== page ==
Composer and multi-instrumentalist Deniz Cuylan has released a new album No Such Thing As Free Will built around classical guitar, the first instrument he learned to play at Lycée Saint-Joseph, the French high school he attended in Istanbul. Born in Istanbul, the artist has gone on to live and work in Stockholm and New York City, while touring across the US and Europe. He has worked on scores for shows and films like Rise Of Empires: Ottoman, The Mars Generation, El Chapo and Janicza Bravo’s Lemon, while also providing music for ads, fashion shows and more.
The new album No Such Thing As Free Will is a beautiful focus on the guitar, but brings in other elements to give it a rich and textured sound. At just under 30 minutes, it is a breeze of a listen, with sweet, simmering strings on “She Was Always There” or soft, subtle piano on “No Such Thing As Free Will.” The project is filled with moments of serendipitous bliss that allow you to take a deep breath and relax. As someone who gets hundreds of emails a day, taking a pause every once and a while is necessary. This is Cuylan’s first ever solo album.
To get a better idea of how one can create a great record focused around classical guitar, we asked Cuylan to show us How It Was Made. Read on as he describes the process of getting the guitar, working with the mix engineer, using all of the instruments just right and much more. Pick up your copy of the album here and stream it as you read.
1. Thomas Norwood Santos 2011 Classical Guitar, Spruce/Indian Rosewood
I’ve had many releases with my bands in the past but they were always joint efforts. As I share my first solo album, No Such Thing As Free Will, I’m realizing how addicted I’ve become to collaborate in the studio. This time I had no option but to make a big change and collaborate with my gear instead of real people. They have become my bandmates during the production of this minimalist, ambient album and my precious classical guitar has turned out to be my alter ego.
In early 2020, right before the global pandemic hit Los Angeles, I had decided to put my favorite instrument, nylon string classical guitar at the center of my debut solo album. Since my plan was to focus on the timbre of the instrument rather than the virtuosity, it was crucial for me to find a very special guitar. I started trying out different instruments.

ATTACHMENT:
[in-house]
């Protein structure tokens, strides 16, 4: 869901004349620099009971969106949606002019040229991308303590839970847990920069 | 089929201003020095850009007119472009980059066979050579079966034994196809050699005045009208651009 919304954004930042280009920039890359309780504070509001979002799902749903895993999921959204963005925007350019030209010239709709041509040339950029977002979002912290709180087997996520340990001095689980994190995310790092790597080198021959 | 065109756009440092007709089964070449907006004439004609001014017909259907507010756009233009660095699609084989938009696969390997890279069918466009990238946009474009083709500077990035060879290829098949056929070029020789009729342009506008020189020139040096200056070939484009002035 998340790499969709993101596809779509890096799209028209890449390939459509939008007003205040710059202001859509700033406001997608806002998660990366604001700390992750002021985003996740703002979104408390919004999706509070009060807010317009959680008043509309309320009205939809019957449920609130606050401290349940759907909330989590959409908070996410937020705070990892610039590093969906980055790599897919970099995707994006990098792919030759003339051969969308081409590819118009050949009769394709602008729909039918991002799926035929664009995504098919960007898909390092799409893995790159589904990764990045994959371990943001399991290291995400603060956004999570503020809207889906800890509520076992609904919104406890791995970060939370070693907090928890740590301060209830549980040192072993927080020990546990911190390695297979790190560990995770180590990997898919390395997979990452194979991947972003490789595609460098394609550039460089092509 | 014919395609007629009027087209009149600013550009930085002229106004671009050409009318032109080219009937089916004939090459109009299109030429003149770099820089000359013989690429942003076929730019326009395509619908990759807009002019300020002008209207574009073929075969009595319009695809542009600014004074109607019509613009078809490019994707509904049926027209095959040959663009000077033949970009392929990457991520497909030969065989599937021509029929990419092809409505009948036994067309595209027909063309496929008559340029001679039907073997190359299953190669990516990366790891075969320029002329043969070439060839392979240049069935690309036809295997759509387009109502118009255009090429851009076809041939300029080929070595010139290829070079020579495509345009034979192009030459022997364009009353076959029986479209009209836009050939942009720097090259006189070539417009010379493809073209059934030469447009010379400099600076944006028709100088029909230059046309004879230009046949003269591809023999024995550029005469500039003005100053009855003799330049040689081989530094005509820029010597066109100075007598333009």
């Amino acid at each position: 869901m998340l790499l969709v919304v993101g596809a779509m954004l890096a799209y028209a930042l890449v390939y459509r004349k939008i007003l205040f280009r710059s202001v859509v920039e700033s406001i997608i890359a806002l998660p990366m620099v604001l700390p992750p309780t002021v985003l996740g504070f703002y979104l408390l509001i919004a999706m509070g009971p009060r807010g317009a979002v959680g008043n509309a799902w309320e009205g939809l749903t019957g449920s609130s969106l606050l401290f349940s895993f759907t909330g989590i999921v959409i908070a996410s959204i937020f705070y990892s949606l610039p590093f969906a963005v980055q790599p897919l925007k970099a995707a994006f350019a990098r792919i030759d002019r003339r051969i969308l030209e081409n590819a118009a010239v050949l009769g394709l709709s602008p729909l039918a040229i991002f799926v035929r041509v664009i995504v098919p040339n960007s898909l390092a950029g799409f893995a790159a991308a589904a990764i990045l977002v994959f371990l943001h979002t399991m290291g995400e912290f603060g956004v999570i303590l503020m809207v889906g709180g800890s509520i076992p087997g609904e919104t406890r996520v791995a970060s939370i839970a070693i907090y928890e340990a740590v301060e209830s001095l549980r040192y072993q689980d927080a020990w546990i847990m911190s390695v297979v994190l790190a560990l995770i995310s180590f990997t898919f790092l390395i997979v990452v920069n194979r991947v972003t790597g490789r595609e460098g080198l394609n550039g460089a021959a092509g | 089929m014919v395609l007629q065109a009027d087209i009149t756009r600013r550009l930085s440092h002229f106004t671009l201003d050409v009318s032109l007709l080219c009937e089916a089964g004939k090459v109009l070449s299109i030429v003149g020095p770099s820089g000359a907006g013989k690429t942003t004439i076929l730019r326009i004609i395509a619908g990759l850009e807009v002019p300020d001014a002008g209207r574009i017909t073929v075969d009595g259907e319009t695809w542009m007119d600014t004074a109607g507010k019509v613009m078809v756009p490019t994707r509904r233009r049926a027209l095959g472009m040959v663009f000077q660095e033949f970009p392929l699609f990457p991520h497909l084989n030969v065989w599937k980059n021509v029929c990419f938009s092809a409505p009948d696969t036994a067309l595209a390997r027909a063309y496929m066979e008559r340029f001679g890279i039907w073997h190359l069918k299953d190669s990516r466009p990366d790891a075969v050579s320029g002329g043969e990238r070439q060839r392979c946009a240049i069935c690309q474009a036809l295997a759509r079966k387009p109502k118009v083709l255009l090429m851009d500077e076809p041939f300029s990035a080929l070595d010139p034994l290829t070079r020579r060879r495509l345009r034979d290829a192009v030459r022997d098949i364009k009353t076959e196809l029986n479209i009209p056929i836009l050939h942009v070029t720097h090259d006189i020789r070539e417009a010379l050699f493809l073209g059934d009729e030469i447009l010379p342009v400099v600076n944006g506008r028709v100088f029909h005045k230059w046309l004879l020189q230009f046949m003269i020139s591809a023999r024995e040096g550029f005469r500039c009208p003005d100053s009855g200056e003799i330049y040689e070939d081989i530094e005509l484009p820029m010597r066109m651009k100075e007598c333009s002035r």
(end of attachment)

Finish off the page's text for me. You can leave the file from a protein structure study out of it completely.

I went to the Guitar Salon International in Santa Monica and played a bunch of amazing hand made guitars but as it always happens, I truly bonded with only one of them. This was a beautiful 2011, spruce and Indian rosewood guitar made by Thomas Norwood. This extraordinary Luthier was born in Pasadena, CA and moved to Paris in the mid 70’s where his atelier remains to this day. He based this model on the legendary 1935 "Santos." Its sound is true to the original, extremely warm, vintage and loose.
As it turns out, the price was way over my budget so I left the shop like a 10 year old that couldn’t get his favorite Lego set and carried on to try other guitars for a month. But I couldn’t get “Santos” out of my head. So I went back. Folks at the Guitar Salon somehow knew that I’d return. I explained the situation in the most dramatic way, like a Turkish movie from the 60’s and they helped me out with a great deal. I stretched and said yes to compose another Netflix series to be able to afford this unique guitar. This is the story of a film composer’s life.
When I took Santos back to the studio, I immediately started experimenting with it. I wasn’t only trying different mics, preamps but also checking my compositions with the guitar and oh man, the first days were truly desperate. This guitar was so arrogant and stubborn like a true special instrument that I had to change my playing, even my writing accordingly. And when I did, Santos started offering himself to me.
2. Soyuz 017 Large Diaphragm Tube Condenser
So the next step was finding the right microphone. After many tests with different mics, I found out that the Soyuz 017 Tube was a perfect match for Santos.
Soyuz is an amazing high-end, boutique microphone company, run by Beck’s former sax player and my dear friend David Brown. I had produced David’s album for Brazzaville when I was living in Istanbul in 2008 and we had become good friends since then. I was so happy that old friends and new friends were connecting together even if it’s for a solo album.
The Tube version of 017 is Soyuz’s flagship microphone and it deserves that title. I kept the mic a little farther away from the guitar than usual so it can capture the whole vibe that Santos was radiating. I couldn’t be happier.
3. Ampex 351 Tube Mic Preamp
The next big choice was going to be the preamp. Following my long time collaborator and dear friend Brian Bender’s advice, I narrowed everything down to two vintage preamps. One of them was the famous 1960’s Tape Machine preamp, Ampex 351 and the other was a lesser-known gem Klangfilm KLM 007 by the 60’s Siemens/Telefunken. By the way, Brian is a heavy producer and a mixing engineer based in Los Angeles. He has produced Grammy-nominated records, worked with artists such as Nate Smith, Jose James, Bing & Ruth. He is also the other half of my Chill Wave project Bright & Guilty. You should follow him and his exceptional collection of studio equipment wherever you can.
Ampex 351 rolled the unwanted top frequencies and added that sweet 60’s tube warmth to the beautifully resonating spruce body of the guitar. So I decided to use the 351 for closer, more intimate layers in the compositions.
4. Klangfilm KLM 007 Tube Mic Preamp
For the main arpeggios and the backbone of the arrangement, I went for Klang Film. It’s really hard to describe what KLM 007 does to the input signal. It widens it up, polishes with soft brightness and makes it sound “of the times” and “timeless” at the same time. Klangfilm is my absolute favorite secret gear in the studio.